By James Hancock September 13th, 2015
With the Toronto International Festival in full swing and the Telluride Film Festival already in our rear-view mirror, we’re starting to get a pretty good idea of the must-see movies this Fall from the more character-driven dramas like Carol to the latest entries in the more action-driven franchises of James Bond and Star Wars. I think this Fall has a wide range of movies from tentpoles to tadpoles with incredible potential and I decided I was long overdue in assembling a list of my top 10 films I am most excited to see. As is the case with any list of this nature, some very worthy movies fell by the wayside but that is part of the fun of assembling these lists in the first place. I would love to hear from anyone about what omissions are the most glaring and what everyone is looking forward to seeing.
Release dates are for the United States.
(Dir. Kent Jones, 12/11/2015) I’m cheating a bit including this film in that I already saw it at Telluride (see my review here) but Hitchcock/Truffaut is already one of my favorite movies about filmmaking I have ever seen. I was deeply depressed after seeing it when I was unable to get right back in line to watch it again. For fans of film history, this movie is 80 straight minutes of pure nirvana and I’ll be first in line to see it again when it finally comes to theaters.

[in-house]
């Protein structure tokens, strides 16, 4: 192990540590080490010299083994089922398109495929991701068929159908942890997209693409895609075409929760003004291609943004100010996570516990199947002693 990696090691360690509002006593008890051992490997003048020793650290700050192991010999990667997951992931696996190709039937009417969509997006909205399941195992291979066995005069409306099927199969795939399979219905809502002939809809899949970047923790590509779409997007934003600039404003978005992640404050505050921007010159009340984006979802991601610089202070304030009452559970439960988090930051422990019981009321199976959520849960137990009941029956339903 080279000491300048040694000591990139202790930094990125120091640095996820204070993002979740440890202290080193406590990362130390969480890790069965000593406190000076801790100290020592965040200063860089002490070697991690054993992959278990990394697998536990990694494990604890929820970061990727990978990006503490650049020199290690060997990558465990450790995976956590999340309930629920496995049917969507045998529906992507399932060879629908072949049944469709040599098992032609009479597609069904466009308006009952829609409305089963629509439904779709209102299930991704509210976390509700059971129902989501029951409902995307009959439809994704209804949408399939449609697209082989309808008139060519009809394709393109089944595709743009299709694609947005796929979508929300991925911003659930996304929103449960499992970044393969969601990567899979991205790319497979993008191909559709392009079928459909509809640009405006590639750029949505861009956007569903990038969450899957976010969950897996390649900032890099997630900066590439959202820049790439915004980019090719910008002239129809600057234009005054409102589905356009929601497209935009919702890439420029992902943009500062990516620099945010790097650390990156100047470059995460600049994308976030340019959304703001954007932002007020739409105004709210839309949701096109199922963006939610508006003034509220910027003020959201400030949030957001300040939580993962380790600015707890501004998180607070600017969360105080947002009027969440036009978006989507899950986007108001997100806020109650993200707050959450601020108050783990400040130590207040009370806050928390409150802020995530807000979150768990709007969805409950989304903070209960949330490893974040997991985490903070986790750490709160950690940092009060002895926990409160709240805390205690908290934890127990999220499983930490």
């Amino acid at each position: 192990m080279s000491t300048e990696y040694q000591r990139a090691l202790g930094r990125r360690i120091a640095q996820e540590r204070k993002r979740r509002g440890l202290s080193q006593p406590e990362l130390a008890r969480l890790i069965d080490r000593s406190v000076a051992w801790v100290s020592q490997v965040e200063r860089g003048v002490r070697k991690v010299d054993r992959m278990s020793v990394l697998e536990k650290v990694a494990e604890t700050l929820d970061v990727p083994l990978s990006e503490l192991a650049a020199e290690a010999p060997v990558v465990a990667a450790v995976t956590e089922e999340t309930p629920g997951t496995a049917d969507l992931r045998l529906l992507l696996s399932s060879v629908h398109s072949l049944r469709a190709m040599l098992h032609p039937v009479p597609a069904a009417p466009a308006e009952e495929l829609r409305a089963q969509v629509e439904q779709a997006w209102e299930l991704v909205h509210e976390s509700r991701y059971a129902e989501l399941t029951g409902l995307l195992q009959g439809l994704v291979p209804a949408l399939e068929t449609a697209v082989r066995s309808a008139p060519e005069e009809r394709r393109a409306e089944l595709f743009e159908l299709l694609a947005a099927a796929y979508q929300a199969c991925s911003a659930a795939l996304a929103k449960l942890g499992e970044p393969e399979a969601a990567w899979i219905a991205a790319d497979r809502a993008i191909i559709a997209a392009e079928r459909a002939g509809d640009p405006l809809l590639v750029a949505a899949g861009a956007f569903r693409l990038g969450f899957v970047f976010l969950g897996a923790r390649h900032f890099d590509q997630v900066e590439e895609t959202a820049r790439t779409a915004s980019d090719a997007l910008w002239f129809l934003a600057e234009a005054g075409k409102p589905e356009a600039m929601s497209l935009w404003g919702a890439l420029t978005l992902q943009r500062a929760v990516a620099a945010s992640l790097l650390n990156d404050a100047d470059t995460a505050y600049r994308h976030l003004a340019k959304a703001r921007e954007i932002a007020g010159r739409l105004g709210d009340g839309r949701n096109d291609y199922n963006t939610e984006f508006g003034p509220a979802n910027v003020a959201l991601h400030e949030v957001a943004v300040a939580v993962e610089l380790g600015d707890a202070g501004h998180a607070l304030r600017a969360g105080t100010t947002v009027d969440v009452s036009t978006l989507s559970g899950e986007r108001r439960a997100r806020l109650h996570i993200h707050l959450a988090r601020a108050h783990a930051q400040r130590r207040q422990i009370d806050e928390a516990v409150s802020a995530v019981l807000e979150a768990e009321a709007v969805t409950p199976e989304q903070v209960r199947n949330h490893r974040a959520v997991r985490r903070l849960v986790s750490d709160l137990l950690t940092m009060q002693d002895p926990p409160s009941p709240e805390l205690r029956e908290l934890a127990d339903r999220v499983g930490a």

9. The Lobster
(Dir. Yorgos Lanthimos, 9/27/2015 – New York Film Festival) I have never seen a movie by Yorgos Lanthimos (Dogtooth) but there are a lot of people whose opinions I respect that really seem to love his work. The premise alone for The Lobster makes me want to see it. Colin Farrell lives in a strange future where single people are required to go to a Hotel where they have 45 days to fall in love or be turned into the animal of their choice. Farrell has to make something happen before he spends the rest of his life as a lobster. I’m in.
(Dir. Brian Helgeland, 10/2/2015) I’ll pretty much see anything starring Tom Hardy but seeing him pull double duty as twin gangsters in 1960s London is way too enticing to pass up. Director Brian Helgeland co-wrote one of my all-time favorite crime films L.A. Confidential (1997) so it is a real treat for me seeing him return to the genre. I’m crossing my fingers that Hardy manages to replicate what Jeremy Irons pulled off for David Cronenberg back in Dead Ringers (1988).
7. Steve Jobs
(Dir. Danny Boyle, 10/9/2015) Steve Jobs was the runaway success of this year’s Telluride Film Festival and I’m still kicking myself for not finding a way to get into one of the screenings. As excited as I am to see Michael Fassbender’s interpretation of Steve Jobs, most of my excitement stems from getting to hear some of Aaron Sorkin’s crackling dialogue. At his best, I think Sorkin is one of the best writers in the business as we saw with David Fincher’s The Social Network (2010). Let’s hope lightning can strike twice in the same place.